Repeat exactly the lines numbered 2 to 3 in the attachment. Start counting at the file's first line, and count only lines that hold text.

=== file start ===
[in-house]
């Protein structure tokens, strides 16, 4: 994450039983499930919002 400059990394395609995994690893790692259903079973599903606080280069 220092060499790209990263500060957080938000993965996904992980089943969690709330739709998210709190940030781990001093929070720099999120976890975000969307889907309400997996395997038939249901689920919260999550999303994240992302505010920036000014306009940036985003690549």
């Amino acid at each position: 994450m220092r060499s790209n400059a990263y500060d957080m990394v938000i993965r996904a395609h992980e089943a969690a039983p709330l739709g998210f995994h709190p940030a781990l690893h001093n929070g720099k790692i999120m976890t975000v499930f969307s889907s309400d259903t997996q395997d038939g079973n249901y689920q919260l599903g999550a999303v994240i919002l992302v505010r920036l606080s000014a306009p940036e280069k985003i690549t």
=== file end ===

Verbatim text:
């Protein structure tokens, strides 16, 4: 994450039983499930919002 400059990394395609995994690893790692259903079973599903606080280069 220092060499790209990263500060957080938000993965996904992980089943969690709330739709998210709190940030781990001093929070720099999120976890975000969307889907309400997996395997038939249901689920919260999550999303994240992302505010920036000014306009940036985003690549």
């Amino acid at each position: 994450m220092r060499s790209n400059a990263y500060d957080m990394v938000i993965r996904a395609h992980e089943a969690a039983p709330l739709g998210f995994h709190p940030a781990l690893h001093n929070g720099k790692i999120m976890t975000v499930f969307s889907s309400d259903t997996q395997d038939g079973n249901y689920q919260l599903g999550a999303v994240i919002l992302v505010r920036l606080s000014a306009p940036e280069k985003i690549t």